Vol. 14, No. 1, Pg. 42. The five most common organizing mistakes made by business people today.

Author:By Liz Davenport

South Carolina Lawyer


Vol. 14, No. 1, Pg. 42.

The five most common organizing mistakes made by business people today

42The five most common organizing mistakes made by business people todayBy Liz DavenportThe average business person receives 190 pieces of information each day. The average business person wastes 150 hours each year looking for stuff. Add 10 more hours and that is an entire work month. Sounds like being organized in important.

Yet, what do most of us do about getting organized? We talk about it, complain about it, worry about it and lose sleep over it, but we don't fix it. There are many ways we make things more difficult for ourselves, but here are the top five things to avoid and a few words about a solution.

44 1. Leaving something out to remind you

We often fear the "out-of-sightout-of-mind" syndrome. So, we leave the piece of paper on the desktop; we write a sticky note and stick it on the monitor; we leave the phone messages in a stack by the phone; we print out the e-mails and leave them on the desk. At 190 new pieces a day, pretty soon the desk is awash in reminders. Some from today, some from yesterday, some from a week ago, some from a month ago. Unfortunately, we think this system will work. But in reality, since we don't have time to shuffle through each pile every day, we really rely on remembering what we left the paper out to remind us of in the first place.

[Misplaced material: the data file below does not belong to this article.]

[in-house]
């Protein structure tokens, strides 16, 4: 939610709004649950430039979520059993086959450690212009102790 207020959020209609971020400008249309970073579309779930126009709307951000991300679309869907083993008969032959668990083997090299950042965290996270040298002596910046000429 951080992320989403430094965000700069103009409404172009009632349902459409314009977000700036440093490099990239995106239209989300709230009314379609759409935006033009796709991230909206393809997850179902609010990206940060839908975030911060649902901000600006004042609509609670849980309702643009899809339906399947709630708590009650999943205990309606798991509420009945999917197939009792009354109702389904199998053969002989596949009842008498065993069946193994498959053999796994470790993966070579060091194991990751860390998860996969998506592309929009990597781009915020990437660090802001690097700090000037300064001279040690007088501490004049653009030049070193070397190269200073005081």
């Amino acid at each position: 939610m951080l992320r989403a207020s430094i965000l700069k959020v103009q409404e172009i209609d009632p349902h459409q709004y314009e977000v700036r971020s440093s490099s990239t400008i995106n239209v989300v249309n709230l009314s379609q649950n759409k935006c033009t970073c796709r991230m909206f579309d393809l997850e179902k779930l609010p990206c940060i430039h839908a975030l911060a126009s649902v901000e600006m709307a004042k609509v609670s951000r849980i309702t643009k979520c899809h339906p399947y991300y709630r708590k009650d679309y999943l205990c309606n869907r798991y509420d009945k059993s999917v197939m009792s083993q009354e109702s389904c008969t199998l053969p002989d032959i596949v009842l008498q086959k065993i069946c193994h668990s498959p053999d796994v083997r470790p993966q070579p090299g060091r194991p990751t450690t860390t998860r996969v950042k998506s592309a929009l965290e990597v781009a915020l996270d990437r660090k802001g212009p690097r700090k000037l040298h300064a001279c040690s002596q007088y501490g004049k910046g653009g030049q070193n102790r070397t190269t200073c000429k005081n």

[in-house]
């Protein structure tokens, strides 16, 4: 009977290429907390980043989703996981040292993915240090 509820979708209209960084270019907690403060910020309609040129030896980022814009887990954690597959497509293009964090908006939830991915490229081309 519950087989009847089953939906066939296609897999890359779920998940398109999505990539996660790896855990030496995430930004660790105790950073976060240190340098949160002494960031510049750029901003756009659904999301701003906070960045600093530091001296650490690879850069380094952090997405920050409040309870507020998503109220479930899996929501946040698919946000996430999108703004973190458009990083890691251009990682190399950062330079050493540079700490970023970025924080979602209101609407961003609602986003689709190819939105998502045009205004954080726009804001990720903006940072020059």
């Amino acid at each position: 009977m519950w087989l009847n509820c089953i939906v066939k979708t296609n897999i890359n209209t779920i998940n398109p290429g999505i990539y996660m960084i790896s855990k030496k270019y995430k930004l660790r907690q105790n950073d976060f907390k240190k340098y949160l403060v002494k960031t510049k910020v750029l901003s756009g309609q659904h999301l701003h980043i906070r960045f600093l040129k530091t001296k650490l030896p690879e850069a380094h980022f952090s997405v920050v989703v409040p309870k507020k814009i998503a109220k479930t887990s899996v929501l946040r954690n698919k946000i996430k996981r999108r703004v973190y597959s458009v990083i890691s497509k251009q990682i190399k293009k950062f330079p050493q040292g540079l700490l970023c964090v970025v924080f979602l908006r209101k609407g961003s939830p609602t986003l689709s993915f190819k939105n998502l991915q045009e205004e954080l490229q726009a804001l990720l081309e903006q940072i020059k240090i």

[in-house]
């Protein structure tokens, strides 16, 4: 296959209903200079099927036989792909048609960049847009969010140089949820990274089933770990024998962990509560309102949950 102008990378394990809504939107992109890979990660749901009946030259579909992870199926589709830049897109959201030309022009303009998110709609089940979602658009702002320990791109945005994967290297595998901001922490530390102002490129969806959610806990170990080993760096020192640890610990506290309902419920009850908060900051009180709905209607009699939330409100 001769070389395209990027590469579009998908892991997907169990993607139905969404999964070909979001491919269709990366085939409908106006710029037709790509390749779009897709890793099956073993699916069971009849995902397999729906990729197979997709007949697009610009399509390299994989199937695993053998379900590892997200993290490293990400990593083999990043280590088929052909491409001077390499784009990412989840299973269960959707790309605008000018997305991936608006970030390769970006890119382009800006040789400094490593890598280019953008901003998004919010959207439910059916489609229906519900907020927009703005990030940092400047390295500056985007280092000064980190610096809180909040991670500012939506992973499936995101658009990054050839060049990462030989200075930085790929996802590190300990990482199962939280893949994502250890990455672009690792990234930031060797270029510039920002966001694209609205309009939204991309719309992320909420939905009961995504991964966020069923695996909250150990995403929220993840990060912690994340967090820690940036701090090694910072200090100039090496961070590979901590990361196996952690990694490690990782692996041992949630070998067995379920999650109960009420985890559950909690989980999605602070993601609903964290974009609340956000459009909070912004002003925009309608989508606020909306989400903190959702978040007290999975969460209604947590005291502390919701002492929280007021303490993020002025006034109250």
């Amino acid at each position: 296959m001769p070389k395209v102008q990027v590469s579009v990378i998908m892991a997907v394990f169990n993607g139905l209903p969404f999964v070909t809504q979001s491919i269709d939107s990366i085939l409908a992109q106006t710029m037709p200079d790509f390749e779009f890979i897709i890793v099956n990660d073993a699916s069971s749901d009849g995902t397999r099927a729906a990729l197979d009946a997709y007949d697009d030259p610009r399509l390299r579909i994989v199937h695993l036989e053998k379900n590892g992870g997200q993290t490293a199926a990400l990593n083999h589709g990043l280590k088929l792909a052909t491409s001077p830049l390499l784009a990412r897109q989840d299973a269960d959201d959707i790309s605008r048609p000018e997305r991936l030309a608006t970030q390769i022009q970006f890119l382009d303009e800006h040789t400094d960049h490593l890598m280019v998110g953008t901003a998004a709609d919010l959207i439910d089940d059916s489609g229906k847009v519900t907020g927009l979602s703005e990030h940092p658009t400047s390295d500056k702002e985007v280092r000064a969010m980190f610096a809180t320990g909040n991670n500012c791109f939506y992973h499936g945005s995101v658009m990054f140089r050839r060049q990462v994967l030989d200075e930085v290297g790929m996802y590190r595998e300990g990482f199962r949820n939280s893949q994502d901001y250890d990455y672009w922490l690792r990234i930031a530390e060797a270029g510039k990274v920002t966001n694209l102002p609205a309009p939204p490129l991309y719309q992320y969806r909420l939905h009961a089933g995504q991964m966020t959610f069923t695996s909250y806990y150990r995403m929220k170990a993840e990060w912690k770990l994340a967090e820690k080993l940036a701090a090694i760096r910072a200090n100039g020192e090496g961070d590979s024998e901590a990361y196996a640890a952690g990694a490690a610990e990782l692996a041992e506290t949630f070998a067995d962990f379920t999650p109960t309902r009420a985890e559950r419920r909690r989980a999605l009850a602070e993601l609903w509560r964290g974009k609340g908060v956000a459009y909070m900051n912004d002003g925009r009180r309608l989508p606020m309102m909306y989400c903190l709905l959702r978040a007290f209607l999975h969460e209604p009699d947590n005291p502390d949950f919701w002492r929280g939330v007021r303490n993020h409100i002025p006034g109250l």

The solution? Write everything down! You need one system where you record everything -- appointments, tasks, notes. And it needs to include everything, not just some things. Not just the important things. Yes, it takes time to write it all down, but between sticky notes, phone slips, desk pads and the backs of envelopes, we are writing most of it down already. So, write it down all in the same place and write it down in a time-sensitive manner. If you don't have to do anything about it for a week, write it down on next week's page. If you don't have to deal with it until tomorrow, write it on tomorrow's page and forget about it today. If you don't have to address it for six months, write it down six months from now. The important thing is writing it down. By the way, if you don't see the person you ask to do something write it down, know that your request will probably be lost.

2. Believing you will get done by 5 p.m. today

When was the last time you were "done?"...

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